The platform rose eight feet in the air once the woodcutters had it built, and as sturdy as wood could make it. If Arring judged aright, there would be exactly enough room between the platform and the log for him to put his back into it.
While the woodcutters worked at moving the split out of the way, Arring took the time to plan his throw and allowed himself the luxury of a warm-up. That he could do it was never in doubt, but even for him it would be a difficult lift. Off in the distance, he thought he heard the bleating of goats and the whisper of pipes on the wind. Too far away to be in danger.
With a drawn-out crack the smaller log separated from its twin. The sound of it striking the ramp they’d built was like a giant’s drum, and it rumbled like thunder as it tumbled unevenly down toward the camp.
“Ready the sling!” Arring’s voice boomed nearly as loudly as the tree had. A flurry of movement off to the side revealed several of the woodcutters hauling on the end of a truly massive piece of canvas, easily enough for two sails. How they’d come by it, he could only begin to guess.
Arring turned his attention back to the platform ahead of him. Up he went, hand over hand on the ladder they’d brought up from camp, until his feet were planted firmly on the cross-tied beams.
A woodcutter’s voice echoed through the forest. “Sling secured!”
Arring rubbed his palms together and stepped up to the massive trunk, bending his knees as he pressed shoulder and palms against the rough bark of the log. He shuffled his feet a little, feeling out a place where he thought his boots unlikely to slip.
A goat bleated, far closer than Arring was comfortable with. He glanced down toward the road and the pasture wall but saw nothing from under the log.
Breath filled his lungs and he tensed his thighs, pushing. It did not want to move, but he felt the tell-tale shifting that gave away how it would.
He shifted, and with a groan the giant log began to rise off of the tree it had stuck in.
“Hey! Be careful!” The overseer’s voice rang out down below.
“I’ll just be a minute! One of the goats…” The light voice of a prepubescent boy answered.
Arring cursed. “Get the goat and get them out of here,” he grunted, hoping someone would hear.
His legs were nearly straight, shaking with the effort, but no-one had called the ‘all clear.’ He wasn’t about to set this log down again: either it would stay stuck in the fork, or it would roll down on its own, completely missing the protective sling and probably destroying the shrine. If it stayed stuck, odds were decent he wouldn’t budge it again. At least not today.
It felt like an eternity before the overseer called out again.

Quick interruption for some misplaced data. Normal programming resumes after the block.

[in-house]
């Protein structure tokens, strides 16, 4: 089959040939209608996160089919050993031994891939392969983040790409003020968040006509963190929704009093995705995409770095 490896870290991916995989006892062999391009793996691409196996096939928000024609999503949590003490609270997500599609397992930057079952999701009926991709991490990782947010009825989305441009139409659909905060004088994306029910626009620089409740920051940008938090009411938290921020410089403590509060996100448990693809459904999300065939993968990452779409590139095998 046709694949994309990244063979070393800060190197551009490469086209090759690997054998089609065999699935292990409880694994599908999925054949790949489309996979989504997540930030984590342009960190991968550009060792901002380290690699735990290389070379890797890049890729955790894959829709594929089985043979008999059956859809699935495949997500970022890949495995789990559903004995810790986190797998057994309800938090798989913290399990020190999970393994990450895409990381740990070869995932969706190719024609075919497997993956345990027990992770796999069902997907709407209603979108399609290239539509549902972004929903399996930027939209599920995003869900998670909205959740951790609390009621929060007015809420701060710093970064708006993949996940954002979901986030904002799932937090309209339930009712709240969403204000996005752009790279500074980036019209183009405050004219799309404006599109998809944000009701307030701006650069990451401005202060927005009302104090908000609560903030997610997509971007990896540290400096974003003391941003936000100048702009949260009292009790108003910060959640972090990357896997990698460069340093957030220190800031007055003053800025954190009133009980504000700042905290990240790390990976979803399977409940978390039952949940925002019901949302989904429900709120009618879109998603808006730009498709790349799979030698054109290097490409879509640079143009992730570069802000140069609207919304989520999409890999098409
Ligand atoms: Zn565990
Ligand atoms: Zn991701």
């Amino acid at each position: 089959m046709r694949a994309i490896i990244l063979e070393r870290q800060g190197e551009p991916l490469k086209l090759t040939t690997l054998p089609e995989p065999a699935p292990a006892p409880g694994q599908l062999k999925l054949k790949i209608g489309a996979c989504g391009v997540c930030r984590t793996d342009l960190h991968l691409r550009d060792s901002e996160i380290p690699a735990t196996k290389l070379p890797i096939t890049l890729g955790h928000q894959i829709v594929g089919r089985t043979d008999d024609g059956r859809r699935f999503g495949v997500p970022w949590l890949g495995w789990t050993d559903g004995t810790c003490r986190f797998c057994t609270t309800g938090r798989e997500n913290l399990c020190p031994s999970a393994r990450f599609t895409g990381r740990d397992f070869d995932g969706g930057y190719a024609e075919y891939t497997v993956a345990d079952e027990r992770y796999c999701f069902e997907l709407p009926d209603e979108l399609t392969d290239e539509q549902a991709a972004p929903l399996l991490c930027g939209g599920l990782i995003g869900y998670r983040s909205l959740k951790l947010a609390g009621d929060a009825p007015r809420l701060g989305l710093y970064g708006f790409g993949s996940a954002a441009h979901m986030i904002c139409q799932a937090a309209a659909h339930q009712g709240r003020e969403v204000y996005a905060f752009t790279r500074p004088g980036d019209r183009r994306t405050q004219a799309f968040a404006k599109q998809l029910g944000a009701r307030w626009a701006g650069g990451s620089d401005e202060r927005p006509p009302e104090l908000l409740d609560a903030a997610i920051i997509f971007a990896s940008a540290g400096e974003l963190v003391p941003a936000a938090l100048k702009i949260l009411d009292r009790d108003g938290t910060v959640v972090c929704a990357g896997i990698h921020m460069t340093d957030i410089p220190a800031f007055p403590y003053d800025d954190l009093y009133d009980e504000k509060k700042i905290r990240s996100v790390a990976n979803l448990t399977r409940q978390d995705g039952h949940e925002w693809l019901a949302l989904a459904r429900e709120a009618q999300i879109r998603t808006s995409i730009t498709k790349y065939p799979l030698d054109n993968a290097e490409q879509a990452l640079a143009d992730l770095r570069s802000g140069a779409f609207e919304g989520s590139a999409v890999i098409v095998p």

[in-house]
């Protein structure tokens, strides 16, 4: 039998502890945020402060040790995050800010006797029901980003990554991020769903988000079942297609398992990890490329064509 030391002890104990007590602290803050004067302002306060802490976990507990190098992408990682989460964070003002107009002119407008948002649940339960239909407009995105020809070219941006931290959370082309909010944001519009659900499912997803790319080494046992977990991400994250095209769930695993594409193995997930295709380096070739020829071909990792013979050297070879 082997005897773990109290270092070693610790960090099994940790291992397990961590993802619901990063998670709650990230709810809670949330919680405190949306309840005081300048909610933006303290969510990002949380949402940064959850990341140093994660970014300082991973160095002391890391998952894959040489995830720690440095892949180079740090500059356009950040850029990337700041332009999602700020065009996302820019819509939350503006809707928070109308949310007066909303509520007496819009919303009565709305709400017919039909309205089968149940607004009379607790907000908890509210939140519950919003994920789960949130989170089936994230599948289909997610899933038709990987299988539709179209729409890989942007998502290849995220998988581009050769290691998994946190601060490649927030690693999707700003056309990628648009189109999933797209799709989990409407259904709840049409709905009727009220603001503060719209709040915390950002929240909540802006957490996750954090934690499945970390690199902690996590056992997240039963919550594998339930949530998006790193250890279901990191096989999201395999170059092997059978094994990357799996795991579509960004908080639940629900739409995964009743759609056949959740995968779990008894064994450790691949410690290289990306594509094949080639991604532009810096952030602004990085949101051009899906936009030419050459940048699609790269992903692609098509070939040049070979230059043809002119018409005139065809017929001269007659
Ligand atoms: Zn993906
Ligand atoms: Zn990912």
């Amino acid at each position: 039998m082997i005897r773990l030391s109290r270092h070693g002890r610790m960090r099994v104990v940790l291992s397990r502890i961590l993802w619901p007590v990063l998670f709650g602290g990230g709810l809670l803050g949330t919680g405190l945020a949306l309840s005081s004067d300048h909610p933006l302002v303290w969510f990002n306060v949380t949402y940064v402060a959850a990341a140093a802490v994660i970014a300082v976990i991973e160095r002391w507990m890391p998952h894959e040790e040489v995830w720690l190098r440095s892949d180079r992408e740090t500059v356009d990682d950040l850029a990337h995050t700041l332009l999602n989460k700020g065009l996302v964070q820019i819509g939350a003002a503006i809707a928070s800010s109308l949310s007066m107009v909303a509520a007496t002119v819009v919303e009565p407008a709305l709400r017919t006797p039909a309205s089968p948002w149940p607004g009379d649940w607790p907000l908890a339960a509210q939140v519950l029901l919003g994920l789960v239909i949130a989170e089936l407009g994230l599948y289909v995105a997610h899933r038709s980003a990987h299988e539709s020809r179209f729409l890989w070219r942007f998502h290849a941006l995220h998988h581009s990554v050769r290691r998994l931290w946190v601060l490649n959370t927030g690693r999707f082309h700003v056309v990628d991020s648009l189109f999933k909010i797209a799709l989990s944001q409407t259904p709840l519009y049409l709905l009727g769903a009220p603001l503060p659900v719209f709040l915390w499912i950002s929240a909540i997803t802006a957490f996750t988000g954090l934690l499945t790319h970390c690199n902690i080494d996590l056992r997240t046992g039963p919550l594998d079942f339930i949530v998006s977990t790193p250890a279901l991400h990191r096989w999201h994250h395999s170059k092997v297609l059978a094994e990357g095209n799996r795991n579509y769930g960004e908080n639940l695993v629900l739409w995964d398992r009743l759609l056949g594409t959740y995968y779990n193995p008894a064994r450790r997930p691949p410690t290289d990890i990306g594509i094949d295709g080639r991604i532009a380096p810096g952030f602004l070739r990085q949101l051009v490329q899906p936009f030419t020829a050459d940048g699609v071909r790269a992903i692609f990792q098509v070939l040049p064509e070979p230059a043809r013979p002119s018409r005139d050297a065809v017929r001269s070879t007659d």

Thank the gods. Arring dipped his knees into a shallow squat before giving a jump, pushing out with his hands against the trunk.
A curse rang out from one of the sling-tenders before wood struck canvas. Arring’s gaze snapped in the direction of the sound: the man had the end of the rope in one hand and a foot braced against the tree it was tied to. Arring couldn’t tell what the actual issue was, but it looked like other woodcutters were already heading to assist.
The canvas tightened. A quick glance revealed six men now straining at the edge of the canvas on the end where something had gone wrong.
Down below, back towards the camp, a boy screamed.
Arring vaulted off the platform and pushed off the falling trunk towards the source of the sound. Damn idiot kid…
The thought was angry, but what clutched at his throat was fear for the boy, fear that he wouldn’t be fast enough.
There they were. Tufts of goat hair showed where the boy’s charge had taken off through the underbrush when the tree came down. The goatherd had tried to follow, but somehow his foot was stuck under a root jutting out into the path of the log.
Arring’s strength was a gift from the gods, and he tried always to use it in accordance with that knowledge. Should this boy die, some might say it was the price he paid for stupidity, or it was bad luck. Arring knew better: it would be his fault, because without him the woodcutters would have found another way. Therefore, the young goatherd was his responsibility.
He charged screaming for where the boy lay stretched on the ground. The intervening space was a green-and-brown blur.
Another heartbeat and the boy would be crushed. With the last of his reserves, Arring stepped under the log and lowered his head, raising his hands to the level of his shoulders.
The force drove him to his knees. Bark pressed against Arring’s shoulders and palms where he knelt, panting, under the massive tree.
Silver bells carried on the wind, much as the goatherd’s pipes had earlier.
The five querants for the Oracle of Attilsund stood blinking in the red light of sunset at the top of a granite cliff. Einarr still felt the urge to vomit, and as he turned his head to ensure they were all still there he noted Arring picking himself up off of Father’s shoulder. The other three all seemed to have taken this last vision more or less in stride, to judge by the calm, almost placid looks they wore.
He shrugged one shoulder, forcibly trying to redirect his mind away from the revelations of the vision. He would confront Reki about the contents of his vision later, when they returned to the ship. His purpose here would not be so easily swayed, after all.
“Is everyone all right?” Stigander spoke quietly, but the words still carried over the ever-present wind at this altitude. A series of nods made its way around the group.
“Then we’d best get on. Not much light left, and the Elder warned us against camping out here.”